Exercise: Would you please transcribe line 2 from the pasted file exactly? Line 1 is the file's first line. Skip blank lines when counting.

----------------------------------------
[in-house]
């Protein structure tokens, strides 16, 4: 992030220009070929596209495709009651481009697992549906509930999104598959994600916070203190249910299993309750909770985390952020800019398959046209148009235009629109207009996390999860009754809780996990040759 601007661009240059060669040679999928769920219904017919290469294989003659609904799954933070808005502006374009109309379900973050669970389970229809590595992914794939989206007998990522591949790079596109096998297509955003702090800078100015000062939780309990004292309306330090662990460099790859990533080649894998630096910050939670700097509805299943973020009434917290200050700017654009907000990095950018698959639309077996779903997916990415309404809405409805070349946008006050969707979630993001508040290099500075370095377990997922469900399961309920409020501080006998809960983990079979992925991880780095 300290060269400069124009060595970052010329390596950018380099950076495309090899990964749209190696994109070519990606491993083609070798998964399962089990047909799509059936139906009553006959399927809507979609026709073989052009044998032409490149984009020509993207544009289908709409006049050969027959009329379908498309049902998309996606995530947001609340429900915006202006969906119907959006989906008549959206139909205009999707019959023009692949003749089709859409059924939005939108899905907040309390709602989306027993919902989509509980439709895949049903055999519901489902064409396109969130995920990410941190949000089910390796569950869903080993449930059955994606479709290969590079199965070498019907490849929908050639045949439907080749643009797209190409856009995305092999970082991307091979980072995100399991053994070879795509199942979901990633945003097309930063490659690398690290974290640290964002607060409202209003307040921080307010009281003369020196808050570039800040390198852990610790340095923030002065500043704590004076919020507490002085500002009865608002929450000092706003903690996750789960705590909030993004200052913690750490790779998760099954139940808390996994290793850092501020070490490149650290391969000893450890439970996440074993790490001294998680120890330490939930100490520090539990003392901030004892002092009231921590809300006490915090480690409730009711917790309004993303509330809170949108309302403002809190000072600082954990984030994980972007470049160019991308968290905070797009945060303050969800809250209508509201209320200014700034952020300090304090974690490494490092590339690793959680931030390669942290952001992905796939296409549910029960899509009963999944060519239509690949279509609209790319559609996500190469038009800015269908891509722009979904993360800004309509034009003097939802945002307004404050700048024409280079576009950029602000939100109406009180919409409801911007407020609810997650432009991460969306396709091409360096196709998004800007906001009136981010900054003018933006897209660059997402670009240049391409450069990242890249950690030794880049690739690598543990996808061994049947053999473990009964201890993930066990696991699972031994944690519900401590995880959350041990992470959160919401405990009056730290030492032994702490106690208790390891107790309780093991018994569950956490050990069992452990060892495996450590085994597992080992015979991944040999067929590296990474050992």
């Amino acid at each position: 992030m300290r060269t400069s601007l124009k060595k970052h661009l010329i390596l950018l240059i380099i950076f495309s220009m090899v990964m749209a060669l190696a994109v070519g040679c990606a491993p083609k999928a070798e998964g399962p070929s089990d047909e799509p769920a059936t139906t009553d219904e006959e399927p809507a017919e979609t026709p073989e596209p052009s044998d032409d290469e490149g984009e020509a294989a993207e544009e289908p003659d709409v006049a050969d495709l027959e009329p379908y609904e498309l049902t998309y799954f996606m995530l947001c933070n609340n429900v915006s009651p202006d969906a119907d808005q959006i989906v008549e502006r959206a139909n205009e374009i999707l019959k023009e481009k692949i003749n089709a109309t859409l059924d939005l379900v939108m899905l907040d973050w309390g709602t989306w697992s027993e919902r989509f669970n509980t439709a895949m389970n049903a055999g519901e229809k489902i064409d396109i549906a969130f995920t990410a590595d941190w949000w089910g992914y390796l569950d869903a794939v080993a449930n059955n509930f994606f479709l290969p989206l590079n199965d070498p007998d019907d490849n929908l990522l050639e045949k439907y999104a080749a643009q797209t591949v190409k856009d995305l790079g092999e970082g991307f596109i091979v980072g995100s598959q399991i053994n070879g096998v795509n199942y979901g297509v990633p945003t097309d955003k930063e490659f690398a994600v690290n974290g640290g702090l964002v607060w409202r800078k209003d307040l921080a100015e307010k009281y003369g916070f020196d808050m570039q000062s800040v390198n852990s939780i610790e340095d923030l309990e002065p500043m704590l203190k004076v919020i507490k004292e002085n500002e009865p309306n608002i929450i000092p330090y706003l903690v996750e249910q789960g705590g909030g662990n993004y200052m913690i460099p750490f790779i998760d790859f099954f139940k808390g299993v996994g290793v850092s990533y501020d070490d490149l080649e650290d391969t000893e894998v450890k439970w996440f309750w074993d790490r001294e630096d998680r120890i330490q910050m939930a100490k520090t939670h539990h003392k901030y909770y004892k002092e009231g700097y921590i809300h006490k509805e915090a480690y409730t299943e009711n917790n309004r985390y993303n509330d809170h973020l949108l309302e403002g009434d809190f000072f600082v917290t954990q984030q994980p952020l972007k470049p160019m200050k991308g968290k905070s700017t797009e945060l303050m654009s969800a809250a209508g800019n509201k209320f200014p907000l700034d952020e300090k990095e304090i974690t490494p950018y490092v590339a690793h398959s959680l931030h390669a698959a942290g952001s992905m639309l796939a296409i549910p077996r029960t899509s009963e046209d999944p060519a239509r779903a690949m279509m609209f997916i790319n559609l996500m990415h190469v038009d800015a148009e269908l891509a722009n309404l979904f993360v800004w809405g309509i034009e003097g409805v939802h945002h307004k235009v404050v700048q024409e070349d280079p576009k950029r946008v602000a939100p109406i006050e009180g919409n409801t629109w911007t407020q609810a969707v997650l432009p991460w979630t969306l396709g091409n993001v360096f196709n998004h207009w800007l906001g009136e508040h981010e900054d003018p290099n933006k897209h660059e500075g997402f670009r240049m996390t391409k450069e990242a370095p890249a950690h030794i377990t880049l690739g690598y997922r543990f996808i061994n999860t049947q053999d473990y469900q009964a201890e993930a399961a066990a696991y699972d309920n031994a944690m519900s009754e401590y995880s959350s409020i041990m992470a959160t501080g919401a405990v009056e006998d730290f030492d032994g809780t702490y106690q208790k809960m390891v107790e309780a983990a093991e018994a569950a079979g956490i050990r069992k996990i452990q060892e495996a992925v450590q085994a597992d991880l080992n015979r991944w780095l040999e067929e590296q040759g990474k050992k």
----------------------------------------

């Protein structure tokens, strides 16, 4: 992030220009070929596209495709009651481009697992549906509930999104598959994600916070203190249910299993309750909770985390952020800019398959046209148009235009629109207009996390999860009754809780996990040759 601007661009240059060669040679999928769920219904017919290469294989003659609904799954933070808005502006374009109309379900973050669970389970229809590595992914794939989206007998990522591949790079596109096998297509955003702090800078100015000062939780309990004292309306330090662990460099790859990533080649894998630096910050939670700097509805299943973020009434917290200050700017654009907000990095950018698959639309077996779903997916990415309404809405409805070349946008006050969707979630993001508040290099500075370095377990997922469900399961309920409020501080006998809960983990079979992925991880780095 300290060269400069124009060595970052010329390596950018380099950076495309090899990964749209190696994109070519990606491993083609070798998964399962089990047909799509059936139906009553006959399927809507979609026709073989052009044998032409490149984009020509993207544009289908709409006049050969027959009329379908498309049902998309996606995530947001609340429900915006202006969906119907959006989906008549959206139909205009999707019959023009692949003749089709859409059924939005939108899905907040309390709602989306027993919902989509509980439709895949049903055999519901489902064409396109969130995920990410941190949000089910390796569950869903080993449930059955994606479709290969590079199965070498019907490849929908050639045949439907080749643009797209190409856009995305092999970082991307091979980072995100399991053994070879795509199942979901990633945003097309930063490659690398690290974290640290964002607060409202209003307040921080307010009281003369020196808050570039800040390198852990610790340095923030002065500043704590004076919020507490002085500002009865608002929450000092706003903690996750789960705590909030993004200052913690750490790779998760099954139940808390996994290793850092501020070490490149650290391969000893450890439970996440074993790490001294998680120890330490939930100490520090539990003392901030004892002092009231921590809300006490915090480690409730009711917790309004993303509330809170949108309302403002809190000072600082954990984030994980972007470049160019991308968290905070797009945060303050969800809250209508509201209320200014700034952020300090304090974690490494490092590339690793959680931030390669942290952001992905796939296409549910029960899509009963999944060519239509690949279509609209790319559609996500190469038009800015269908891509722009979904993360800004309509034009003097939802945002307004404050700048024409280079576009950029602000939100109406009180919409409801911007407020609810997650432009991460969306396709091409360096196709998004800007906001009136981010900054003018933006897209660059997402670009240049391409450069990242890249950690030794880049690739690598543990996808061994049947053999473990009964201890993930066990696991699972031994944690519900401590995880959350041990992470959160919401405990009056730290030492032994702490106690208790390891107790309780093991018994569950956490050990069992452990060892495996450590085994597992080992015979991944040999067929590296990474050992």